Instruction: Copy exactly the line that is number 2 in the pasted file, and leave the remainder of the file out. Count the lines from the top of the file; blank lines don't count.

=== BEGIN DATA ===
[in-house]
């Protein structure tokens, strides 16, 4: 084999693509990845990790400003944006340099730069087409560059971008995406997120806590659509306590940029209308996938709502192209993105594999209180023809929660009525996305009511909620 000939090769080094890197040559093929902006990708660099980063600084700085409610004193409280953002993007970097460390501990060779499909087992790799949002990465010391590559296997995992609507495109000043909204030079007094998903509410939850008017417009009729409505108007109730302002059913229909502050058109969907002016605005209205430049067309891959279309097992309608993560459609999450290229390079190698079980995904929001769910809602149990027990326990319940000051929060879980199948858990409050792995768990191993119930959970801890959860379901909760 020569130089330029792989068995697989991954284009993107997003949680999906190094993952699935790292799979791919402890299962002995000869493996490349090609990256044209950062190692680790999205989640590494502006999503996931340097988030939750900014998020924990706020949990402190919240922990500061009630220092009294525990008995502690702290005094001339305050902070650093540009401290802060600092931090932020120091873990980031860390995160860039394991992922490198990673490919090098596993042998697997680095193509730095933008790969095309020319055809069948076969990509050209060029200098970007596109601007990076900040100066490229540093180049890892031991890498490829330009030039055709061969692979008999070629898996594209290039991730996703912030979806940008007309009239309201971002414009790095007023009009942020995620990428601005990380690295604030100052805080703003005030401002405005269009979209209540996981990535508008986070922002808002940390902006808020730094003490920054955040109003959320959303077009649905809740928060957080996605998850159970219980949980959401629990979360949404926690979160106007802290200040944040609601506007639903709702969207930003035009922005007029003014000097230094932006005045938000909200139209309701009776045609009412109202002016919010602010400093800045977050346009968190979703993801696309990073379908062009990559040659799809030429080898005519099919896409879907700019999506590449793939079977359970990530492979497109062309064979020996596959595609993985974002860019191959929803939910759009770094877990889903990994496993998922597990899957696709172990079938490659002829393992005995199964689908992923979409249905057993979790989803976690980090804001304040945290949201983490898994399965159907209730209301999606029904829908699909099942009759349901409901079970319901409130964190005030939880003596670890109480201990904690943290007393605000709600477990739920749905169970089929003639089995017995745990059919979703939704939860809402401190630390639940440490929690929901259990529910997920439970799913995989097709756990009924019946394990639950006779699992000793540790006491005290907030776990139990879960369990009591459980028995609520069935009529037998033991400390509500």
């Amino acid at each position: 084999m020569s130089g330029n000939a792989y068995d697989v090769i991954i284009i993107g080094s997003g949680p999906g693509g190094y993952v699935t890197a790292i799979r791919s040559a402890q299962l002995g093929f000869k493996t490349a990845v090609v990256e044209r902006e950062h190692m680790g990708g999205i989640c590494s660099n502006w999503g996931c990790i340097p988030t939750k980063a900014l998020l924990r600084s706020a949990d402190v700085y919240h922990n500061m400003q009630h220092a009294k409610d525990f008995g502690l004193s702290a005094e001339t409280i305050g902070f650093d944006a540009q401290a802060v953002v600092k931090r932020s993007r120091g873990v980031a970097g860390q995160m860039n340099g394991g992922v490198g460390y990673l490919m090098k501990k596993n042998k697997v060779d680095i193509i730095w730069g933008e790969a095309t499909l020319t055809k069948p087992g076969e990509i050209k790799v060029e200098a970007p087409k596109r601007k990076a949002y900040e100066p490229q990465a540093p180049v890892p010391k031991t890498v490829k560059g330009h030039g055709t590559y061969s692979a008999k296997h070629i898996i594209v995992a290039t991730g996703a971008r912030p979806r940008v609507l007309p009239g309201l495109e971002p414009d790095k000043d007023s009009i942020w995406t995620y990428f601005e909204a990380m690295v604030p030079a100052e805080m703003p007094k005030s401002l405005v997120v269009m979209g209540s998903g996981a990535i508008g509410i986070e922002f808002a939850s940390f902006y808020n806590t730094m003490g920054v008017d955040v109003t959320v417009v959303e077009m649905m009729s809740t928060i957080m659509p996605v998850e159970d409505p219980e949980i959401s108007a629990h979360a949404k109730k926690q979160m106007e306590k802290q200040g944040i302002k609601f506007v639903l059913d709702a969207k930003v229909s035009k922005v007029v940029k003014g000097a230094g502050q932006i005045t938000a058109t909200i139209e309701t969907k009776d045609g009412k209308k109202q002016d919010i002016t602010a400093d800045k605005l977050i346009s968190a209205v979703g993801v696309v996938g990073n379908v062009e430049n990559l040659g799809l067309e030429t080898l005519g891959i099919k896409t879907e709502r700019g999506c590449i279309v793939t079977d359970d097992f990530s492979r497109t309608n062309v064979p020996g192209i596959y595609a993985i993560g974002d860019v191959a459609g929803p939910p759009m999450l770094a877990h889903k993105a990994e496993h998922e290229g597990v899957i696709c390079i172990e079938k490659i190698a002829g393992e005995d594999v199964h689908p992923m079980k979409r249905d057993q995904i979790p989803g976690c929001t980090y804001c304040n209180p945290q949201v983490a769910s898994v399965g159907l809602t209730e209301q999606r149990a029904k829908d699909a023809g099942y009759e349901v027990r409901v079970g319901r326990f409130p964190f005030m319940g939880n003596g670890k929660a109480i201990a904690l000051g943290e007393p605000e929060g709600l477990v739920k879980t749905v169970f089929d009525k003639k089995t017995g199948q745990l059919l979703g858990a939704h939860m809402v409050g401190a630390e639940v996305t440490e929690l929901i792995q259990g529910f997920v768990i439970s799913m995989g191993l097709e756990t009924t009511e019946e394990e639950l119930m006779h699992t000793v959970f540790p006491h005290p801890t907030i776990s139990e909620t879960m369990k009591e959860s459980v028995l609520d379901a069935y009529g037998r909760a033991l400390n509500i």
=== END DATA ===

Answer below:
């Protein structure tokens, strides 16, 4: 084999693509990845990790400003944006340099730069087409560059971008995406997120806590659509306590940029209308996938709502192209993105594999209180023809929660009525996305009511909620 000939090769080094890197040559093929902006990708660099980063600084700085409610004193409280953002993007970097460390501990060779499909087992790799949002990465010391590559296997995992609507495109000043909204030079007094998903509410939850008017417009009729409505108007109730302002059913229909502050058109969907002016605005209205430049067309891959279309097992309608993560459609999450290229390079190698079980995904929001769910809602149990027990326990319940000051929060879980199948858990409050792995768990191993119930959970801890959860379901909760 020569130089330029792989068995697989991954284009993107997003949680999906190094993952699935790292799979791919402890299962002995000869493996490349090609990256044209950062190692680790999205989640590494502006999503996931340097988030939750900014998020924990706020949990402190919240922990500061009630220092009294525990008995502690702290005094001339305050902070650093540009401290802060600092931090932020120091873990980031860390995160860039394991992922490198990673490919090098596993042998697997680095193509730095933008790969095309020319055809069948076969990509050209060029200098970007596109601007990076900040100066490229540093180049890892031991890498490829330009030039055709061969692979008999070629898996594209290039991730996703912030979806940008007309009239309201971002414009790095007023009009942020995620990428601005990380690295604030100052805080703003005030401002405005269009979209209540996981990535508008986070922002808002940390902006808020730094003490920054955040109003959320959303077009649905809740928060957080996605998850159970219980949980959401629990979360949404926690979160106007802290200040944040609601506007639903709702969207930003035009922005007029003014000097230094932006005045938000909200139209309701009776045609009412109202002016919010602010400093800045977050346009968190979703993801696309990073379908062009990559040659799809030429080898005519099919896409879907700019999506590449793939079977359970990530492979497109062309064979020996596959595609993985974002860019191959929803939910759009770094877990889903990994496993998922597990899957696709172990079938490659002829393992005995199964689908992923979409249905057993979790989803976690980090804001304040945290949201983490898994399965159907209730209301999606029904829908699909099942009759349901409901079970319901409130964190005030939880003596670890109480201990904690943290007393605000709600477990739920749905169970089929003639089995017995745990059919979703939704939860809402401190630390639940440490929690929901259990529910997920439970799913995989097709756990009924019946394990639950006779699992000793540790006491005290907030776990139990879960369990009591459980028995609520069935009529037998033991400390509500």